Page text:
VD: I think we’re closing our eyes and pretending the city is not changing. For example, Puerto Ricans [who have citizenship] are the dominant Latinos in this area, however we have a lot of Guatemalans, we have a lot of Ecuadoran, Columbians, so it is changed (Davila’s wife is Ecuadoran). I think city government, is kind of closing the eye on what’s there. I am very concerned with the recent wording and the recent attitudes in city hall. We need to support our brothers and sisters because they come to work. I can completely relate to the experience. I am a citizen by birth, but I went through the same psychological experience.

WMPI: Have you had a chance to think where we could have some of those efficiencies that as businessman you have to be mindful of?

VD: With the vacant registration ordinance that I mentioned, there is also a proposal to, if the city does the upkeep on the house themselves, to charge 100% of upkeep. A lot of police lawsuits are valid, but we do have a few that are frivolous. We need to vigorously defend them in court. That will stop others from filing false lawsuits and that’s costing us millions of dollars.  We have of boards and commissions are not full. I think a lot of these boards and commissions need to keep a better eye as to what is going on. That falls to the mayor. The mayor needs to fill the commissions.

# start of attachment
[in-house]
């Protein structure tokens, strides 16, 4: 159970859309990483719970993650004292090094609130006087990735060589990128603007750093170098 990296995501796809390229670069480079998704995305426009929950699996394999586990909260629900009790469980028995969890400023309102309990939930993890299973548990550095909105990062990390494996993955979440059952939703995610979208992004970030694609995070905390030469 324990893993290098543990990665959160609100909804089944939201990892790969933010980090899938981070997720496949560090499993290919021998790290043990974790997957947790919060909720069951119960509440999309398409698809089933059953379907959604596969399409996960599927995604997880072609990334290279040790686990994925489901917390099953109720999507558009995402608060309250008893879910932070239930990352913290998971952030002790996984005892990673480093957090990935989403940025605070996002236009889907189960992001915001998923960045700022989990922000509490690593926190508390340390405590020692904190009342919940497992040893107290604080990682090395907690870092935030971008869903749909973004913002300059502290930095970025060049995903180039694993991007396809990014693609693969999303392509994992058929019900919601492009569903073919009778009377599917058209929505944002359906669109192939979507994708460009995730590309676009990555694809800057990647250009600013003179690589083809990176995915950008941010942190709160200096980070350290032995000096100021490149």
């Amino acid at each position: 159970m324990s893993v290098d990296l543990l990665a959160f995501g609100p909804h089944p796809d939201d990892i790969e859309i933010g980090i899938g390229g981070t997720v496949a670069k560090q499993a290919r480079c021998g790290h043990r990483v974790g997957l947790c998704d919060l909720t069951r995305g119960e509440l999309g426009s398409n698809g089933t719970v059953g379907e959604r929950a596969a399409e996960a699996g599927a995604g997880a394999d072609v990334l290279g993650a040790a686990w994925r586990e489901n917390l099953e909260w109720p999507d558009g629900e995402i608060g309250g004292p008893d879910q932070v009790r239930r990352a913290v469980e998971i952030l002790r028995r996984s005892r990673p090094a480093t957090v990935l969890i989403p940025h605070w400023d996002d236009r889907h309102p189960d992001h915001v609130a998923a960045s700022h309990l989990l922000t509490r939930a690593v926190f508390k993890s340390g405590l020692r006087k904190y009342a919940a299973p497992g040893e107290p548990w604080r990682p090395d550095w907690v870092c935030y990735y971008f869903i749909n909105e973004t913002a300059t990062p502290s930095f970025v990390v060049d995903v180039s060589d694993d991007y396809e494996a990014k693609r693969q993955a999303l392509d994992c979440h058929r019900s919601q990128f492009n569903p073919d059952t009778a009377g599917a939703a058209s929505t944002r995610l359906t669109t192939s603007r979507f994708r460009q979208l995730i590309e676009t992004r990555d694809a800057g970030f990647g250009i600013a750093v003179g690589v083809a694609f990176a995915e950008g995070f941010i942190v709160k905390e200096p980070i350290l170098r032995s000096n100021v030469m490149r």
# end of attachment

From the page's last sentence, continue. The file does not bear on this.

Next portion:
WMPI: Do you think that there needs to be a more aggressive attempt to actually force mayor to appoint some of these people?